They all believe that Soyinka would be outstanding in this role, capable of inspiring the University community with his published work, his vision of what literature is, and his way of talking about poetry. In a flysheet published in the University Gazette, 12 members of Congregation (including four Heads of House, the Warden of Rhodes House, and the Director of TORCH) wrote: “As the first African elected to this post, Soyinka’s appointment would be an immense historical milestone for Oxford University. He is an inspirational speaker, whose fascinating lectures would attract large, attentive, international audiences.”
He has received endorsements from many high-profile writers and public figures. These include Benjamin Zephaniah, who writes: “In times like these when we are spending so much time and energy looking inwards and being nationalistic, Wole Soyinka will help us reconnect with the world and be more outward looking. We really need him."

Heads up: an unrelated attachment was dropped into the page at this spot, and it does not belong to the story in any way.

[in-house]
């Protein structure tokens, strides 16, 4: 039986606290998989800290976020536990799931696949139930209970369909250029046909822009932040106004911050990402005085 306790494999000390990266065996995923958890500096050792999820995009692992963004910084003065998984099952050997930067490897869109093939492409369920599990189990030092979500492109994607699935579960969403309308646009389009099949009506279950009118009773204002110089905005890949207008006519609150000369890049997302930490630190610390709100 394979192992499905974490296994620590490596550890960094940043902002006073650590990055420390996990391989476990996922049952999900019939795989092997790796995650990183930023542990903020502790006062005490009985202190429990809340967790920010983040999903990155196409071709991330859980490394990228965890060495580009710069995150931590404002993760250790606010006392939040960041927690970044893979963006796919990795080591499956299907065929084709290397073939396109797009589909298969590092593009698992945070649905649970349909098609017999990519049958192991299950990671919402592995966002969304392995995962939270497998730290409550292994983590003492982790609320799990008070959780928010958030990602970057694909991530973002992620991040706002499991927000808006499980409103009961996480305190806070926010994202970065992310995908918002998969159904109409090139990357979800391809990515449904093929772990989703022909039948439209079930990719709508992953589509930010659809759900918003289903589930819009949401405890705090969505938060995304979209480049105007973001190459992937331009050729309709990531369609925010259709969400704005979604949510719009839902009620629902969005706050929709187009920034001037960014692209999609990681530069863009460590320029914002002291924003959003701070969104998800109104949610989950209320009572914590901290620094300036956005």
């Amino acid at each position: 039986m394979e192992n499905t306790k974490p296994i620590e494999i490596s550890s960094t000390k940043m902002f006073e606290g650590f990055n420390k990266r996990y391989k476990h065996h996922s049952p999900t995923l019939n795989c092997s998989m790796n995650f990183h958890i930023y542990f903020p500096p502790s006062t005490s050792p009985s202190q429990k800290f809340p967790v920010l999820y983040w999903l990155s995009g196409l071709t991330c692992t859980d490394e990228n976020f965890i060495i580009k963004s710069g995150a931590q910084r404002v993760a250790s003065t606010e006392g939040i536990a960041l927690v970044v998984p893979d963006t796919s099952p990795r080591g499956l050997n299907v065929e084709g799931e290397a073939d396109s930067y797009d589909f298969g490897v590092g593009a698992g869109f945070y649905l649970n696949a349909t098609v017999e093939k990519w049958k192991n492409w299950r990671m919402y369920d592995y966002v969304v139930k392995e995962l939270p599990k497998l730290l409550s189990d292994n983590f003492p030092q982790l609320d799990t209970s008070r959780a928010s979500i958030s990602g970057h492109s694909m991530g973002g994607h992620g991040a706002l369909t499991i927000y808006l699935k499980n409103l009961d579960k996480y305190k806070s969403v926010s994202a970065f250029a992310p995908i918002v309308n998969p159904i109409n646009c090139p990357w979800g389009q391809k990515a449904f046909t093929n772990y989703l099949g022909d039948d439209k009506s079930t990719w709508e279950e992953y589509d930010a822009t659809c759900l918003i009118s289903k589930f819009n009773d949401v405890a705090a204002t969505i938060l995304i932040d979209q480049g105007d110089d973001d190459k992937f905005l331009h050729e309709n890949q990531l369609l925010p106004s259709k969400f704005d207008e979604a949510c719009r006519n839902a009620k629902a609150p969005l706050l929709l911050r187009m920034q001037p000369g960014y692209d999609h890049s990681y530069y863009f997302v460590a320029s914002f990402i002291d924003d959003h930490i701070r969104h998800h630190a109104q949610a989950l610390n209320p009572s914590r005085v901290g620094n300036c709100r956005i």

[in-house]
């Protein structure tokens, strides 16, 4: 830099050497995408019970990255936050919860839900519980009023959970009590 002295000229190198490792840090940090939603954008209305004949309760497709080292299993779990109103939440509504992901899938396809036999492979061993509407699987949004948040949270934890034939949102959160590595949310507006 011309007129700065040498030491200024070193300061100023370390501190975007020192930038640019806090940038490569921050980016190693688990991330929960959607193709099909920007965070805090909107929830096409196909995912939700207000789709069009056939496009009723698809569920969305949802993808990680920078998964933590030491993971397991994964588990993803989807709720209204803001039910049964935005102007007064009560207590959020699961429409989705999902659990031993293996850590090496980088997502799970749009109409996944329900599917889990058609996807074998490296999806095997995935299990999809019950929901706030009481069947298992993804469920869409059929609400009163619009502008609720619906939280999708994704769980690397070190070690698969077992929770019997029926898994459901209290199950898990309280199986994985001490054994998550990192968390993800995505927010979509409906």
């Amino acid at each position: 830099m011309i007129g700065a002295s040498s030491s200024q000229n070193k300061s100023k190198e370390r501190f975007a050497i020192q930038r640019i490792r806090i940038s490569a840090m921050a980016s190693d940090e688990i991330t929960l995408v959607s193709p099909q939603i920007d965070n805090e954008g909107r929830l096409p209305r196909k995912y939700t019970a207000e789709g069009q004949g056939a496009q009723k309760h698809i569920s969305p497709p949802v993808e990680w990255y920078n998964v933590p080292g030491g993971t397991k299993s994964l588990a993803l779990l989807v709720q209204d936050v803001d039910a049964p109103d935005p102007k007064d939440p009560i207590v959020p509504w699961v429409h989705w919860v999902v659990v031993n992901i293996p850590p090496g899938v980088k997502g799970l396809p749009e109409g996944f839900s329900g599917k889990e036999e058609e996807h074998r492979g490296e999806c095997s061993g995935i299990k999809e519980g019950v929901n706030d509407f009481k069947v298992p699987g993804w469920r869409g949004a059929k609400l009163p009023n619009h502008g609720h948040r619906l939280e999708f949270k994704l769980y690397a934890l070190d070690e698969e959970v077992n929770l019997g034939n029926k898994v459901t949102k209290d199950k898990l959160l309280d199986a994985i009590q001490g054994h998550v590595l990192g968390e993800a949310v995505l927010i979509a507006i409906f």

Professor Newlyn is delighted with the support Soyinka has received from colleagues in the Hall and across the University, as well as from Aularians: “The Hall is sending out a very strong signal to the electorate. Please join us, and help to make history by voting for Wole Soyinka, one of the world’s greatest living writers, as the next Professor of Poetry at Oxford.”

How to vote